Unlike other forms of digital wallets, which are usually available for little or no cost, cold storage wallets must be purchased and may cost up to a few hundred dollars. Cold storage wallets come in the form of separate pieces of hardware much like portable hard drives. They can generally be connected to other computers using USB cords when consumers wish to access their accounts and move funds around. Typically, consumers who adopt this form of wallet leave a small amount of currency in circulation in an active internet-accessible account for ease of use. Regardless of what form of wallet consumers select, they should regularly backup their systems to ensure that access to their assets is not lost in the event of computer malfunctions. Choose A Currency

Once consumers have set up a digital wallet, they need to determine which type or types of cryptocurrencies are most appropriate to their needs. Not all cryptocurrencies are alike. Some, like Bitcoin, can be “mined” by users with the interest and computer processing power to do so. Others cryptocurrencies may have been introduced to the market in IPOs only after all available blocks or units were completed. Cryptocurrencies may be inflationary or deflationary and come in varying levels of liquidity. (Liquidity is the ease and speed with which a cryptocurrency may be exchanged for another cryptocurrency or fiat currencies.) Certain currencies are more likely to be accepted by merchants who take cryptocurrencies as payment than others.


New investors should also be aware that some cryptocurrencies are designed to serve industry-specific purposes. AudioCoin, for example, is a music-industry-specific cryptocurrency that would be largely unhelpful to consumers looking primarily to use their funds for every-day transactions. Generally, major digital currencies such as BitCoin and LiteCoin, which are readily available and highly liquid, are safe places for consumers to start if they are uncertain about their long-term needs.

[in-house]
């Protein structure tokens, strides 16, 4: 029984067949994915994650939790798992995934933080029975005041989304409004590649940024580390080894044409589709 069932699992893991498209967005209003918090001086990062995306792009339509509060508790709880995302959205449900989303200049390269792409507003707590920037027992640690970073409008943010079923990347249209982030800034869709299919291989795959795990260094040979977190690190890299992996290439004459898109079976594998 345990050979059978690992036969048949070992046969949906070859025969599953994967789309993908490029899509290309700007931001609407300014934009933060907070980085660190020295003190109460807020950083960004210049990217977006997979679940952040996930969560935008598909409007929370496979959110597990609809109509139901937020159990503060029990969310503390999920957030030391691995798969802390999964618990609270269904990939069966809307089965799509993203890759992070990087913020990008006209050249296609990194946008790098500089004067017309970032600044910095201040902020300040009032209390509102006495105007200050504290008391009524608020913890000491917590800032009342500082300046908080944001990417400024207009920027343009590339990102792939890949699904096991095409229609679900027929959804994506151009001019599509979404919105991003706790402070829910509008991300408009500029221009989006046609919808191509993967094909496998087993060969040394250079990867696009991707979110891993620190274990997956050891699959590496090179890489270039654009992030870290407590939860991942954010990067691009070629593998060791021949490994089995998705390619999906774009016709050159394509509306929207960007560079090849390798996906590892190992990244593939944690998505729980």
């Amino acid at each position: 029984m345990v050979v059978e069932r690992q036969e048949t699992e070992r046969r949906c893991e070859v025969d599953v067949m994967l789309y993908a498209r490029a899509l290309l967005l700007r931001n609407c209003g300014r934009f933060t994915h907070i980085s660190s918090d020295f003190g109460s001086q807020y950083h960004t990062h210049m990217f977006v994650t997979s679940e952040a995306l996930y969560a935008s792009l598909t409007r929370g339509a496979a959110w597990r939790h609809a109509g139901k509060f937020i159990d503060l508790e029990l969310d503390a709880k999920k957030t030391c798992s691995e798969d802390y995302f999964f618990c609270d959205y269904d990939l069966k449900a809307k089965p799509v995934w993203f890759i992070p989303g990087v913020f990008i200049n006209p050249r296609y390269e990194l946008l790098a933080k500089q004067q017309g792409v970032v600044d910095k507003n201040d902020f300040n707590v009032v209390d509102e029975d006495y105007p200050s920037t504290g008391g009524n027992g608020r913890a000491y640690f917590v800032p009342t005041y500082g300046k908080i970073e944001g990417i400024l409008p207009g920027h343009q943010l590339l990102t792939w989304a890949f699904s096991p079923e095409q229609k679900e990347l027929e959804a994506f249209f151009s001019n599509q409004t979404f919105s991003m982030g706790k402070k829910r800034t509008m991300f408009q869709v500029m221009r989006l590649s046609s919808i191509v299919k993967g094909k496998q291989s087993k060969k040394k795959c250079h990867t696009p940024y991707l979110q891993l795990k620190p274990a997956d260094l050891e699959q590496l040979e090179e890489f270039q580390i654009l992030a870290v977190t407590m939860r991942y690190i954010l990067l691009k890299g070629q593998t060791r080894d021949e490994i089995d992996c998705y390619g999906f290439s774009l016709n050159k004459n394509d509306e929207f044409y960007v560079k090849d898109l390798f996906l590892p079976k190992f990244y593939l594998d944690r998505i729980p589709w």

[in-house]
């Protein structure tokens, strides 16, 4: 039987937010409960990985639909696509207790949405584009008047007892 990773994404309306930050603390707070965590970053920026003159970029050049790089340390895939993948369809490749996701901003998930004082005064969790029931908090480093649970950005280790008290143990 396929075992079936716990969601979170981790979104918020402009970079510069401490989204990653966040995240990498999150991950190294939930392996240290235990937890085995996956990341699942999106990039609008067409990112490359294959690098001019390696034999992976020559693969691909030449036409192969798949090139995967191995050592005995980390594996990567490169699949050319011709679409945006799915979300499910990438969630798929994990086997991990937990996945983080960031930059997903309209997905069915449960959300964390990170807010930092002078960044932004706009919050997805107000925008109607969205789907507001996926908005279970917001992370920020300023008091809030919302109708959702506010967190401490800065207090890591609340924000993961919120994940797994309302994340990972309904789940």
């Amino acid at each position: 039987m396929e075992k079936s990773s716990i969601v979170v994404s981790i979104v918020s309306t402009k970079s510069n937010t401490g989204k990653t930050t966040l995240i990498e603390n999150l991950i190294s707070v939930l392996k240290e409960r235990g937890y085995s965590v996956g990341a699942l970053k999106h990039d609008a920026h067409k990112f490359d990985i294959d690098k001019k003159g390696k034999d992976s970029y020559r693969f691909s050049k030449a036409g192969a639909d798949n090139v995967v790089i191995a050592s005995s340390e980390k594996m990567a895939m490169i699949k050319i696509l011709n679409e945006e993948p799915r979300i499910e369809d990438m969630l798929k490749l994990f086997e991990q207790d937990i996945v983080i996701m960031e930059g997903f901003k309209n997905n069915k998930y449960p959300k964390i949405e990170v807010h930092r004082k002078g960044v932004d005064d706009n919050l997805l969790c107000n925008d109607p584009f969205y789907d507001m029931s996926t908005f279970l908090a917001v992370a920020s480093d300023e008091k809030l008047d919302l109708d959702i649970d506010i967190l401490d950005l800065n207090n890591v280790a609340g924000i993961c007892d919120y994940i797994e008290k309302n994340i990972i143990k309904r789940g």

Find An Exchange

After consumers have determined which type or types of cryptocurrencies to start with, they are ready to acquire their first tokens. While it is possible to accumulate tokens through mining or by earning them in the digital marketplace, most new investors buy their first tokens in an online exchange. Which exchange an investor decides to use often depends largely on a few key factors.

  • Geographic location: Although cryptocurrency transactions are completely digital, not all exchanges are globally available. Many serve specific countries are regions. Therefore, where a consumer lives typically influence his or her exchange options.
  • Cryptocurrency of choice: Some exchanges handle only specific types or cryptocurrencies. Bitcoin-only exchanges are common, for example. The number of types of digital currencies users want or need to be able to exchange will strongly influence which exchange(s) they select.
  • Fiat currencies of choice: As with cryptocurrencies, many exchanges limit the number of fiat currencies they accept as payment or allow consumers to “cash out” tokens in. Consumers should verify in advance that they will be able to operate in all of their preferred currencies, as to not interfere with their cryptocurrency investment strategy.
  • Primary usage patterns: Exchanges vary widely in the features they offer and what they prioritize. For instance, some exchanges offer almost-instant transactions while others may take up to five business days to process money transfers. Some exchanges use multi-layered security protections. Others boast the ability to facilitate transactions between up to 200 different types of currencies. Users should consider their primary needs and priorities and choose exchanges that best align with them.

With digital wallets in place and their currencies and exchanges of choice decided, new investors are ready to purchase their first cryptocurrency tokens.